17. cajunhillbilly

    cajunhillbilly Regular Member

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    Neither Luther nor Calvin wanted to break from Rome, but to lead the Catholic Church back to the simple gospel. If there had been more openness and dialogue at the time of the Reformers, who know what might have developed. :idea:
     
  18. julian the apostate

    julian the apostate rule byzantium

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    cajunhillbilly<<<Did you know Calvin had a great love for the Catholic theologian/saint St. Bernard of Claivaux

    no sh_t, i didnt know that!!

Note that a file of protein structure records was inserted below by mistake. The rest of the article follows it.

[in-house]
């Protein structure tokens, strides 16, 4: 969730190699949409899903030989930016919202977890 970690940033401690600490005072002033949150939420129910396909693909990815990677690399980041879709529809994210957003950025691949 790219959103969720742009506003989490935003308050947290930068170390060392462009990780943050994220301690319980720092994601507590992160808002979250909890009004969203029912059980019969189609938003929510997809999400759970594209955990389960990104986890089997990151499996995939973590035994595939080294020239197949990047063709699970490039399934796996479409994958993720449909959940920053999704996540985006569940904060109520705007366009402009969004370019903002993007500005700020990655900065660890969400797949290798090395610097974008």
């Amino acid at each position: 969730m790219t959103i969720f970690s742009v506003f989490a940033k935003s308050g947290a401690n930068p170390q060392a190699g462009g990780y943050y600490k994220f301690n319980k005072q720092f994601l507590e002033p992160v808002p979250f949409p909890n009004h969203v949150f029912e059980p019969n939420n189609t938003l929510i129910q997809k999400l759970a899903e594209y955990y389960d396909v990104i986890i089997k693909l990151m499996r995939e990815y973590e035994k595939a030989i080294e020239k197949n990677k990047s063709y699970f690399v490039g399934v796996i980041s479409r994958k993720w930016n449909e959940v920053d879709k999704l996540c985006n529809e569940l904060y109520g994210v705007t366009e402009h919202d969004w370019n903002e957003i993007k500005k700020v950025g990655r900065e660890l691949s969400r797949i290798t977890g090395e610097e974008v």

it has occured to me, that calvin might be more comfortable today in an anglican or roman catholic church than a calvinist church (actually according to some, calvin may not have been calvinite enough to be accepted in some calvinistic denominations)
     
  19. rmwilliamsll

    rmwilliamsll avid reader

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    that was true for Luther in 1517-1519, but not after that.
    it is not true for Calvin, from the beginning of his conversion in 1532(thereabouts) he called for a reformed church, seeing the RC as too corrupt for redemption.....
     
  20. cajunhillbilly

    cajunhillbilly Regular Member

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    Thanks for the correction. I am not an expert in church history.:scratch: